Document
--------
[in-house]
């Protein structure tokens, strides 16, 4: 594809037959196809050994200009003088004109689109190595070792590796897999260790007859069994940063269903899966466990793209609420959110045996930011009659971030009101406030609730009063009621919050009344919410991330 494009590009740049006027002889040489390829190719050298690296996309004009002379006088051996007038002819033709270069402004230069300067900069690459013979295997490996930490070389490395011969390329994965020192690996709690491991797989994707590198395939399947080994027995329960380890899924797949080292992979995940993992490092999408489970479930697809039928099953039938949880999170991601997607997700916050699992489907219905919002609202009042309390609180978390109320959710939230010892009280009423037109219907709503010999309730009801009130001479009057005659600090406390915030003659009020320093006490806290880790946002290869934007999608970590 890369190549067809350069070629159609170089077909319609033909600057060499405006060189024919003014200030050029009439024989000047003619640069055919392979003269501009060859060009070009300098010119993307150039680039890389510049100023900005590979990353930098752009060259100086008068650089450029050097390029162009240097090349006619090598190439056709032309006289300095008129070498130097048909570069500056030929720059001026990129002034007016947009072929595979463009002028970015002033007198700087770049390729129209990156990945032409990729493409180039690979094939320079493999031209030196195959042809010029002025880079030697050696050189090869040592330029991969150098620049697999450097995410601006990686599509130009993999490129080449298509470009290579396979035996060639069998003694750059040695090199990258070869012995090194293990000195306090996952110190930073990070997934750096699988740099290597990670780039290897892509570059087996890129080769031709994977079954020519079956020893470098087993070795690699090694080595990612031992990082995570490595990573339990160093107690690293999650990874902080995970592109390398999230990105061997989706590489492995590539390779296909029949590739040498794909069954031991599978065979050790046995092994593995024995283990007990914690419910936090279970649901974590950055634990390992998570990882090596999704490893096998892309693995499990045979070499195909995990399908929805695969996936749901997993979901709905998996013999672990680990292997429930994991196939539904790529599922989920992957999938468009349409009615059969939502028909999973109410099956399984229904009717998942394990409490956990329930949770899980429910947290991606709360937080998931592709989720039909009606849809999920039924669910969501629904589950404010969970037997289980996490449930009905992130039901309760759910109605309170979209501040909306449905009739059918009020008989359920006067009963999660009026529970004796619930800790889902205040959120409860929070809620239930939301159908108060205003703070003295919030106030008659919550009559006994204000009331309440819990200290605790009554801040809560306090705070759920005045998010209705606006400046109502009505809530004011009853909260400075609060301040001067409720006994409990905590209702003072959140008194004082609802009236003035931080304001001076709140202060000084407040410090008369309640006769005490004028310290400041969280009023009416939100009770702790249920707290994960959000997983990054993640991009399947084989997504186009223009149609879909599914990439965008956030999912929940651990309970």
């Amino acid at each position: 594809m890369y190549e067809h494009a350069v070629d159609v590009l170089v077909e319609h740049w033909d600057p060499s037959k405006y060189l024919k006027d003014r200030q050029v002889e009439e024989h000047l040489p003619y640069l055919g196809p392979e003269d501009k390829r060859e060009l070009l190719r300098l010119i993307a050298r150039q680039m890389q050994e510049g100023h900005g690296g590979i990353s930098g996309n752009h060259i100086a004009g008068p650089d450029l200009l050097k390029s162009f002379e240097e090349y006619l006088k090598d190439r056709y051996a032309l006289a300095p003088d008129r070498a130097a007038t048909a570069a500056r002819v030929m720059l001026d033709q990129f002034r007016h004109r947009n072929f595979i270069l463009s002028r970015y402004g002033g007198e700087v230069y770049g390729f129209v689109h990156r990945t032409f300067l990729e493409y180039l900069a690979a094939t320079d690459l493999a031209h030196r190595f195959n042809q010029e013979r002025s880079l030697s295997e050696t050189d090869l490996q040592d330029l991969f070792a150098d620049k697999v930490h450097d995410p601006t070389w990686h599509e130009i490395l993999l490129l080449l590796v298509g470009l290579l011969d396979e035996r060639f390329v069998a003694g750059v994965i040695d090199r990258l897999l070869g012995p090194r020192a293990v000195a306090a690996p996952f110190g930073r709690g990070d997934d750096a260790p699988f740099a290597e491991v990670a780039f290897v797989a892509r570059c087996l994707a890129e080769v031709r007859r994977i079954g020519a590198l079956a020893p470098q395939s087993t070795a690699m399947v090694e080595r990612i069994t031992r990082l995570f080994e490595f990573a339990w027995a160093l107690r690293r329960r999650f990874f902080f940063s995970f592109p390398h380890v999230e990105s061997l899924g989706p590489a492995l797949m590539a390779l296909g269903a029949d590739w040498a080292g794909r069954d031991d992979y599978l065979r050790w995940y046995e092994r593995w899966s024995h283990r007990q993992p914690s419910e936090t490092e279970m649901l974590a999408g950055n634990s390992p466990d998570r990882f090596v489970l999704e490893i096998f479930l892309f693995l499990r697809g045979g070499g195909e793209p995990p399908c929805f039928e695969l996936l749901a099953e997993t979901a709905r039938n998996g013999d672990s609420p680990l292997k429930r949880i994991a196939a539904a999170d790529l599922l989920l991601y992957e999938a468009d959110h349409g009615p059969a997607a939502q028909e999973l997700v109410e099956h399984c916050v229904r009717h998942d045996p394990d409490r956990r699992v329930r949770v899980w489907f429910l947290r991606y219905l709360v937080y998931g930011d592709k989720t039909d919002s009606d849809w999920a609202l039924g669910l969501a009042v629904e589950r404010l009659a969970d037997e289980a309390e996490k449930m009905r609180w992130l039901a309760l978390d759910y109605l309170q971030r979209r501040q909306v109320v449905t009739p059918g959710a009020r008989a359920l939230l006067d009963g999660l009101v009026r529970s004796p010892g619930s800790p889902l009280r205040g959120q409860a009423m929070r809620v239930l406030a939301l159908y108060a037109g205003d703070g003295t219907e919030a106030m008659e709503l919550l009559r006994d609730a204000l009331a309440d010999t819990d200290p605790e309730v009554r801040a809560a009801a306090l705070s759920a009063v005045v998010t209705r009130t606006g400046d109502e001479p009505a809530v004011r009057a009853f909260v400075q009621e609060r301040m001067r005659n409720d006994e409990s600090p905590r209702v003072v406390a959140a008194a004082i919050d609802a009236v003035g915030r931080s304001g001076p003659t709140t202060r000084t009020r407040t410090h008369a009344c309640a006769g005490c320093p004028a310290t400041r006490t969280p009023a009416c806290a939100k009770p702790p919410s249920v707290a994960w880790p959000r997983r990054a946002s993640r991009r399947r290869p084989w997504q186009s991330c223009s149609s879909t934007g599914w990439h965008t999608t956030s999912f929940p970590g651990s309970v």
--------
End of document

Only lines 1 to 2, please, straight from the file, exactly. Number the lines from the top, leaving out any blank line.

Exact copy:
[in-house]
């Protein structure tokens, strides 16, 4: 594809037959196809050994200009003088004109689109190595070792590796897999260790007859069994940063269903899966466990793209609420959110045996930011009659971030009101406030609730009063009621919050009344919410991330 494009590009740049006027002889040489390829190719050298690296996309004009002379006088051996007038002819033709270069402004230069300067900069690459013979295997490996930490070389490395011969390329994965020192690996709690491991797989994707590198395939399947080994027995329960380890899924797949080292992979995940993992490092999408489970479930697809039928099953039938949880999170991601997607997700916050699992489907219905919002609202009042309390609180978390109320959710939230010892009280009423037109219907709503010999309730009801009130001479009057005659600090406390915030003659009020320093006490806290880790946002290869934007999608970590 890369190549067809350069070629159609170089077909319609033909600057060499405006060189024919003014200030050029009439024989000047003619640069055919392979003269501009060859060009070009300098010119993307150039680039890389510049100023900005590979990353930098752009060259100086008068650089450029050097390029162009240097090349006619090598190439056709032309006289300095008129070498130097048909570069500056030929720059001026990129002034007016947009072929595979463009002028970015002033007198700087770049390729129209990156990945032409990729493409180039690979094939320079493999031209030196195959042809010029002025880079030697050696050189090869040592330029991969150098620049697999450097995410601006990686599509130009993999490129080449298509470009290579396979035996060639069998003694750059040695090199990258070869012995090194293990000195306090996952110190930073990070997934750096699988740099290597990670780039290897892509570059087996890129080769031709994977079954020519079956020893470098087993070795690699090694080595990612031992990082995570490595990573339990160093107690690293999650990874902080995970592109390398999230990105061997989706590489492995590539390779296909029949590739040498794909069954031991599978065979050790046995092994593995024995283990007990914690419910936090279970649901974590950055634990390992998570990882090596999704490893096998892309693995499990045979070499195909995990399908929805695969996936749901997993979901709905998996013999672990680990292997429930994991196939539904790529599922989920992957999938468009349409009615059969939502028909999973109410099956399984229904009717998942394990409490956990329930949770899980429910947290991606709360937080998931592709989720039909009606849809999920039924669910969501629904589950404010969970037997289980996490449930009905992130039901309760759910109605309170979209501040909306449905009739059918009020008989359920006067009963999660009026529970004796619930800790889902205040959120409860929070809620239930939301159908108060205003703070003295919030106030008659919550009559006994204000009331309440819990200290605790009554801040809560306090705070759920005045998010209705606006400046109502009505809530004011009853909260400075609060301040001067409720006994409990905590209702003072959140008194004082609802009236003035931080304001001076709140202060000084407040410090008369309640006769005490004028310290400041969280009023009416939100009770702790249920707290994960959000997983990054993640991009399947084989997504186009223009149609879909599914990439965008956030999912929940651990309970």